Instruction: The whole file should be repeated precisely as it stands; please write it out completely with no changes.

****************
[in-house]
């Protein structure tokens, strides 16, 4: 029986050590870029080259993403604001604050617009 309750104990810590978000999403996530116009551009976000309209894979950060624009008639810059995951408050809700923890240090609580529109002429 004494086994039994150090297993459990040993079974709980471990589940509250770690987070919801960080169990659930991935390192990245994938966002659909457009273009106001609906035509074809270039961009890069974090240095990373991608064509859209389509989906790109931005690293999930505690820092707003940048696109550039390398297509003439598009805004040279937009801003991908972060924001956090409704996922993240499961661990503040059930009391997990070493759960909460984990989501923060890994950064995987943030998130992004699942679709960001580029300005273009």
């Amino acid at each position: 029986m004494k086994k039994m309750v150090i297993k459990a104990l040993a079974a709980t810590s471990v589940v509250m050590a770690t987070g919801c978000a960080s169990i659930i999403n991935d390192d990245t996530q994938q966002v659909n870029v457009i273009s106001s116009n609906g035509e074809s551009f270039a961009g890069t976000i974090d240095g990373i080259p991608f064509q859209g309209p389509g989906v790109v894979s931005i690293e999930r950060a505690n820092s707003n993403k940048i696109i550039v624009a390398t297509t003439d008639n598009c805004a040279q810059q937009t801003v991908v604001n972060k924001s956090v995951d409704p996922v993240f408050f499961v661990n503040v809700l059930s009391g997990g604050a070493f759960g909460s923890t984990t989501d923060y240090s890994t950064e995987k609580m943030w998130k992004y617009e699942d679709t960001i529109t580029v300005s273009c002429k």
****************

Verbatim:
[in-house]
């Protein structure tokens, strides 16, 4: 029986050590870029080259993403604001604050617009 309750104990810590978000999403996530116009551009976000309209894979950060624009008639810059995951408050809700923890240090609580529109002429 004494086994039994150090297993459990040993079974709980471990589940509250770690987070919801960080169990659930991935390192990245994938966002659909457009273009106001609906035509074809270039961009890069974090240095990373991608064509859209389509989906790109931005690293999930505690820092707003940048696109550039390398297509003439598009805004040279937009801003991908972060924001956090409704996922993240499961661990503040059930009391997990070493759960909460984990989501923060890994950064995987943030998130992004699942679709960001580029300005273009």
């Amino acid at each position: 029986m004494k086994k039994m309750v150090i297993k459990a104990l040993a079974a709980t810590s471990v589940v509250m050590a770690t987070g919801c978000a960080s169990i659930i999403n991935d390192d990245t996530q994938q966002v659909n870029v457009i273009s106001s116009n609906g035509e074809s551009f270039a961009g890069t976000i974090d240095g990373i080259p991608f064509q859209g309209p389509g989906v790109v894979s931005i690293e999930r950060a505690n820092s707003n993403k940048i696109i550039v624009a390398t297509t003439d008639n598009c805004a040279q810059q937009t801003v991908v604001n972060k924001s956090v995951d409704p996922v993240f408050f499961v661990n503040v809700l059930s009391g997990g604050a070493f759960g909460s923890t984990t989501d923060y240090s890994t950064e995987k609580m943030w998130k992004y617009e699942d679709t960001i529109t580029v300005s273009c002429k």